High Altitude and Snow on Volcano Nevado del Ruiz

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Standing at an altitude of 5,300 m (approx 17,400 ft), the Volcano Nevado del Ruiz is truly a magnificent sight. Covered in snow and glaciers, this volcano – the highest in Colombia – can be climbed in a day, up to an altitude of 5,125 m.

We booked a tour to hike Nevado from our hostel in nearby Manizales, departing at 6:30am and including breakfast, park entrance, guide, lunch and a trip afterwards to soak in some hot springs. The only other people in our group were a couple from Costa Rica, Any & Victor. They were very sweet and a lot of fun.

The day started off nice – a good hearty breakfast, some delicious aguapanela (hot cinnamon tea) and also some coca tea, which we had heard helps your body adjust to the high altitude. The night before, I had also taken some altitude medication (Diamox) we had brought from the States, but I feared I hadn’t taken it early enough ahead of time. On the very windy ride up to the main entrance to the national park, our guide stopped a few times and had the windows open to help us acclimatize to the altitude. But, in this instance, it would have almost been better for us to climb up instead, since a slower ascent would have given our bodies more time to adjust to the altitude.

A hearty Colombian breakfast before our hike - rice, corn arepa, eggs, and cheeseA hearty Colombian breakfast before our hike – rice, corn arepa, eggs, and cheese
A hearty Colombian breakfast before our hike – rice, corn arepa, eggs, and cheese19-Sep-2010 07:52
 

Manizales itself sits around 2,150m (7,050ft), which is high enough to cause problems with altitude. The problem was, we were climbing (by car and on foot) an additional 2,900m in the span of just a few hours! On the ride up, I got a terrible headache and knew this was not a good sign. It only got worse despite more coca tea and altitude medication. We saw some neat rock formations, towers of rocks that appeared quite ominous in the foggy mist. Our guide kept telling me to take off my hat and scarf to ease the pressure, but I was cold! Erik & I were layered up wearing literally every piece of clothing we are carrying for this trek.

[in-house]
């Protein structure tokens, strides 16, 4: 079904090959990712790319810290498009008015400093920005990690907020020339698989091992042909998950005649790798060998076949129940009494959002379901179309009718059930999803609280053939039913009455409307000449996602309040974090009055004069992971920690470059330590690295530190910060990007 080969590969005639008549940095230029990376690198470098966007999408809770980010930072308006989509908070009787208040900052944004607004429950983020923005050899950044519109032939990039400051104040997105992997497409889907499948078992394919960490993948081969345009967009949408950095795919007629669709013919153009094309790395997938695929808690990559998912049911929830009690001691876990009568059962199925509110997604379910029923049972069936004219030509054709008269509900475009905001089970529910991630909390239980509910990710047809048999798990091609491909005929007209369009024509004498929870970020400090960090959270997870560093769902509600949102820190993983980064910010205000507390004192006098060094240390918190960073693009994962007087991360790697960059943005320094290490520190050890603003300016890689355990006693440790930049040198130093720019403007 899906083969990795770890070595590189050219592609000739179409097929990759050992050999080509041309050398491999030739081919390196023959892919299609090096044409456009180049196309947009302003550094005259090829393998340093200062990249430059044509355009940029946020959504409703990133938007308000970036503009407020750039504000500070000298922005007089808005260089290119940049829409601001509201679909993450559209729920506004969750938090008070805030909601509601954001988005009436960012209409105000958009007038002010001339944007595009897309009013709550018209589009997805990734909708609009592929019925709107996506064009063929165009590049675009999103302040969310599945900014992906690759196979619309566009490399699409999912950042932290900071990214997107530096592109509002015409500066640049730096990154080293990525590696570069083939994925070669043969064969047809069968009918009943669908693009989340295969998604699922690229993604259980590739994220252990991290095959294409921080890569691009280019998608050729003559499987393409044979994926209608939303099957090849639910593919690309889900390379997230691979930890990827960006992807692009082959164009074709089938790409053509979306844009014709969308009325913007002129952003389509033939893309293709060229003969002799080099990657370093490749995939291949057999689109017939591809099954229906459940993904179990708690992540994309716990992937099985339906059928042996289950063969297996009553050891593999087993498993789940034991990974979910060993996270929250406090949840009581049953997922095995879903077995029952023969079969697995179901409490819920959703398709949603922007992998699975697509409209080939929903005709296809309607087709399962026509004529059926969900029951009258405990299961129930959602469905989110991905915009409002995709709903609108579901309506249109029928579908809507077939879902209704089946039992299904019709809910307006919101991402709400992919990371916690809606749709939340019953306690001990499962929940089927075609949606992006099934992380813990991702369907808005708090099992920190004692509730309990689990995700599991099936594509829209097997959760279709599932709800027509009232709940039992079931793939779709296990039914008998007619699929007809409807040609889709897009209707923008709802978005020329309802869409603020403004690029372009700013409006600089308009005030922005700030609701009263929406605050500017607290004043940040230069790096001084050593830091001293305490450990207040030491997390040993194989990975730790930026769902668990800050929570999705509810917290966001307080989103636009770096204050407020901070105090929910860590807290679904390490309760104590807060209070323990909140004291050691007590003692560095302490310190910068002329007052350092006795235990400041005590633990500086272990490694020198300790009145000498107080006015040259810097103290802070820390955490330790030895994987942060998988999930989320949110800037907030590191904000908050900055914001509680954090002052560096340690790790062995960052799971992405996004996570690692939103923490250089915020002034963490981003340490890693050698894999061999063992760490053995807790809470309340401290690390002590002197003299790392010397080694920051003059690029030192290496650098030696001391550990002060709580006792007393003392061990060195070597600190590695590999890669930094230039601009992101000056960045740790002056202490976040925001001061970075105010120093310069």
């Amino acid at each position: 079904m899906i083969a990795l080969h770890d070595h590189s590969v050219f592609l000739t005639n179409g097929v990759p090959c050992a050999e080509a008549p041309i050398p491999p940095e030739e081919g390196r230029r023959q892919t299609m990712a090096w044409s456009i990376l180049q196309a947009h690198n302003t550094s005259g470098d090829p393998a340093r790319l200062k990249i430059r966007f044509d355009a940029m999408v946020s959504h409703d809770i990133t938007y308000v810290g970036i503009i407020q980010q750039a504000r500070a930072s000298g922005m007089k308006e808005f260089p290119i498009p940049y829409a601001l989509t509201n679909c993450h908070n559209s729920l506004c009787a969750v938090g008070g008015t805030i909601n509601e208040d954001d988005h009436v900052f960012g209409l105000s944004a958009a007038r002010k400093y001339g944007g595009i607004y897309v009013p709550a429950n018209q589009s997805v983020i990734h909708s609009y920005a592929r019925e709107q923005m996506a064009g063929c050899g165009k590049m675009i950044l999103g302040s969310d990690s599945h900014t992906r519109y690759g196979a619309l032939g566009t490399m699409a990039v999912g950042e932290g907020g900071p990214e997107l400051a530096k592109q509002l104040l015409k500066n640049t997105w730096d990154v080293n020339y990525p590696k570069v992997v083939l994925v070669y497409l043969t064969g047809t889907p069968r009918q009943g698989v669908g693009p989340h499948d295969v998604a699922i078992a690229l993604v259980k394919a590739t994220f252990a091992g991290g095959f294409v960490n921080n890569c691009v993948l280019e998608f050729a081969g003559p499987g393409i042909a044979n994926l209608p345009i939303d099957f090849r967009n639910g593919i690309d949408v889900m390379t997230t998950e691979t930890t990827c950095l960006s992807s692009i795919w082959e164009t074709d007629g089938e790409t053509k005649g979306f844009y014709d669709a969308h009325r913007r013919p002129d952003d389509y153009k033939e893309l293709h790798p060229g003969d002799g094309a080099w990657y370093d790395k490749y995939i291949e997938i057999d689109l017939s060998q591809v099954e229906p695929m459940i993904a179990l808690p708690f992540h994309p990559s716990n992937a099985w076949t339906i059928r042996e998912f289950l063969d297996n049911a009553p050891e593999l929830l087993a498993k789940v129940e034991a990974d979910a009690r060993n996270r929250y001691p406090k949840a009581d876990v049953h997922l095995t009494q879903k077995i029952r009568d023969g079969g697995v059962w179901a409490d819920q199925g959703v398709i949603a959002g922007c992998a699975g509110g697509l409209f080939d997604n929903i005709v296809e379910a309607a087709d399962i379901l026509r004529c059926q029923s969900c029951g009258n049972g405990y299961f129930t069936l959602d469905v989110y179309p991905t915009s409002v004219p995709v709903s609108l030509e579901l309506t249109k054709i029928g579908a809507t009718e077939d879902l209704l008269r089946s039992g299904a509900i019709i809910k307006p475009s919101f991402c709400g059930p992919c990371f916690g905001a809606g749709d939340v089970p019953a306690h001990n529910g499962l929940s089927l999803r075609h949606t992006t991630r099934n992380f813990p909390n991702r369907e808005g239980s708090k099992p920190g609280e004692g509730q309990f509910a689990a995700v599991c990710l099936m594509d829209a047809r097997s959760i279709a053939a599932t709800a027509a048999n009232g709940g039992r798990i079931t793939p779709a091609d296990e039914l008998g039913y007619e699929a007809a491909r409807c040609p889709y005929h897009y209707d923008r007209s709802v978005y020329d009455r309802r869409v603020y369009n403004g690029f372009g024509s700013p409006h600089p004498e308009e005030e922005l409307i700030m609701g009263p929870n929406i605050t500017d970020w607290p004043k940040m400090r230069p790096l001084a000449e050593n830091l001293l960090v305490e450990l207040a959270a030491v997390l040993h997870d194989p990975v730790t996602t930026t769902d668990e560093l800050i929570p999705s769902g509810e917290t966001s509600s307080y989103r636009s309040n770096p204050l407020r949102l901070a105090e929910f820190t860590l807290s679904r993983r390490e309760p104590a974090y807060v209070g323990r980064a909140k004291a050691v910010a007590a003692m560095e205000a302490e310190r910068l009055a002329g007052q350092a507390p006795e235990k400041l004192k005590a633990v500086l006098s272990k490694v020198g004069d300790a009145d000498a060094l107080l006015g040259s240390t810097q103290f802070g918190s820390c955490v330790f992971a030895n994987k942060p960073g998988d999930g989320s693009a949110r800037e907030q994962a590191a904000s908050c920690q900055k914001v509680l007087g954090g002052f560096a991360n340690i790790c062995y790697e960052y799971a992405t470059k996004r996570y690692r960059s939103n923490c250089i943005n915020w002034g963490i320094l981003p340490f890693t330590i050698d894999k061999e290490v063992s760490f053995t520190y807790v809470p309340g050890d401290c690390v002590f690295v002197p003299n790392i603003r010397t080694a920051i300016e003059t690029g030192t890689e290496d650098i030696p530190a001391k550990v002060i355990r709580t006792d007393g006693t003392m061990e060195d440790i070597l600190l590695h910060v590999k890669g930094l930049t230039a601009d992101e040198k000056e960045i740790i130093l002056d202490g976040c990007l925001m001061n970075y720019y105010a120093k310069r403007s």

Coca tea we warmed up with before making the ascentCoca tea we warmed up with before making the ascent
Coca tea we warmed up with before making the ascent19-Sep-2010 07:38
 

Once we got to the climb on foot, I was feeling pretty terrible. We were advised to ascend slowly, breathe deeply and slowly, and stop to bend and lunge over one knee to help us breathe. This wound up being a regular occurrence with me about every 10m (32ft) or so. It did help, but my headache was getting worse. I don’t know how people with migraines survive.

Heather catching her breath on the way upHeather catching her breath on the way up
Heather catching her breath on the way up19-Sep-2010 11:31
 

The trail was marked with signs indicating every 50 meters, which made for nice photo-ops, as well as another chance for me to catch my breath. Victor and I were feeling the worst and he was really sweet trying to comfort me and pat me on the back. There were a few very painful moments when I thought of turning back, but I was determined.

A steady stream of climbers heading to the top on Nevado del RuizA steady stream of climbers heading to the top on Nevado del Ruiz
A steady stream of climbers heading to the top on Nevado del Ruiz19-Sep-2010 11:47
 

We made it to the top! Well, as high as they let you climb, anyway (the summit stands at a towering 5,300m). We were standing at an altitude of 5,125m or 16,814ft!!! Insanely high. And there was snow at the top! Somehow, Erik convinced me to narrate a video in my horrible state. You can hear the shortness of my breath and how my mouth failed to work properly.

We finished the day with a soak in the local hotsprings. This felt fantastic after the long hard climb we had just endured.

The next day, a girl staying in our hostel wasn’t able to climb Nevado del Ruiz since it had snowed the night before and the roads and trails were supposedly too dangerous for an ascent. And she didn’t even get a refund! I guess we were lucky, even though my headache from the high altitude lasted a couple of days!

About Heather

Heather and Erik set off on a round-the-world trip in April, 2010, travelling overland through Central and South America before getting engaged in Antarctica. In 2011-2012 they tackled Southeast Asia, Australia, and New Zealand.

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